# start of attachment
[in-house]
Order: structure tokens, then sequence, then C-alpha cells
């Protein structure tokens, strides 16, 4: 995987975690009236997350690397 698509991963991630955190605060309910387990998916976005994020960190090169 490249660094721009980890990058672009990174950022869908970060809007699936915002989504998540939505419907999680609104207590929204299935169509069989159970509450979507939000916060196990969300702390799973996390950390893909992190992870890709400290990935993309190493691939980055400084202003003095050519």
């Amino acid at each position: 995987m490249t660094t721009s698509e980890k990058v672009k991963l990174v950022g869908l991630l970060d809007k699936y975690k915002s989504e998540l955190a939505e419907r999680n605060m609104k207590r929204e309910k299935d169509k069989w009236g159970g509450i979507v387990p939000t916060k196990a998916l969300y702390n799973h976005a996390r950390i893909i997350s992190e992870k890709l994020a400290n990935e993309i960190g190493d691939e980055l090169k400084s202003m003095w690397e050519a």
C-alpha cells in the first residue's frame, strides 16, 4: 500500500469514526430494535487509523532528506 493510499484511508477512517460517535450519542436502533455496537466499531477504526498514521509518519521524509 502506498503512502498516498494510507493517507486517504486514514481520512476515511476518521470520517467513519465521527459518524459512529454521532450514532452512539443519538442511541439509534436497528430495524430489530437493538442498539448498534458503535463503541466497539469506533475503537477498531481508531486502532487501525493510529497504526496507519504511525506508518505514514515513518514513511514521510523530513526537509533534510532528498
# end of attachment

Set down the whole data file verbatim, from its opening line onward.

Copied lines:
[in-house]
Order: structure tokens, then sequence, then C-alpha cells
């Protein structure tokens, strides 16, 4: 995987975690009236997350690397 698509991963991630955190605060309910387990998916976005994020960190090169 490249660094721009980890990058672009990174950022869908970060809007699936915002989504998540939505419907999680609104207590929204299935169509069989159970509450979507939000916060196990969300702390799973996390950390893909992190992870890709400290990935993309190493691939980055400084202003003095050519």
């Amino acid at each position: 995987m490249t660094t721009s698509e980890k990058v672009k991963l990174v950022g869908l991630l970060d809007k699936y975690k915002s989504e998540l955190a939505e419907r999680n605060m609104k207590r929204e309910k299935d169509k069989w009236g159970g509450i979507v387990p939000t916060k196990a998916l969300y702390n799973h976005a996390r950390i893909i997350s992190e992870k890709l994020a400290n990935e993309i960190g190493d691939e980055l090169k400084s202003m003095w690397e050519a």
C-alpha cells in the first residue's frame, strides 16, 4: 500500500469514526430494535487509523532528506 493510499484511508477512517460517535450519542436502533455496537466499531477504526498514521509518519521524509 502506498503512502498516498494510507493517507486517504486514514481520512476515511476518521470520517467513519465521527459518524459512529454521532450514532452512539443519538442511541439509534436497528430495524430489530437493538442498539448498534458503535463503541466497539469506533475503537477498531481508531486502532487501525493510529497504526496507519504511525506508518505514514515513518514513511514521510523530513526537509533534510532528498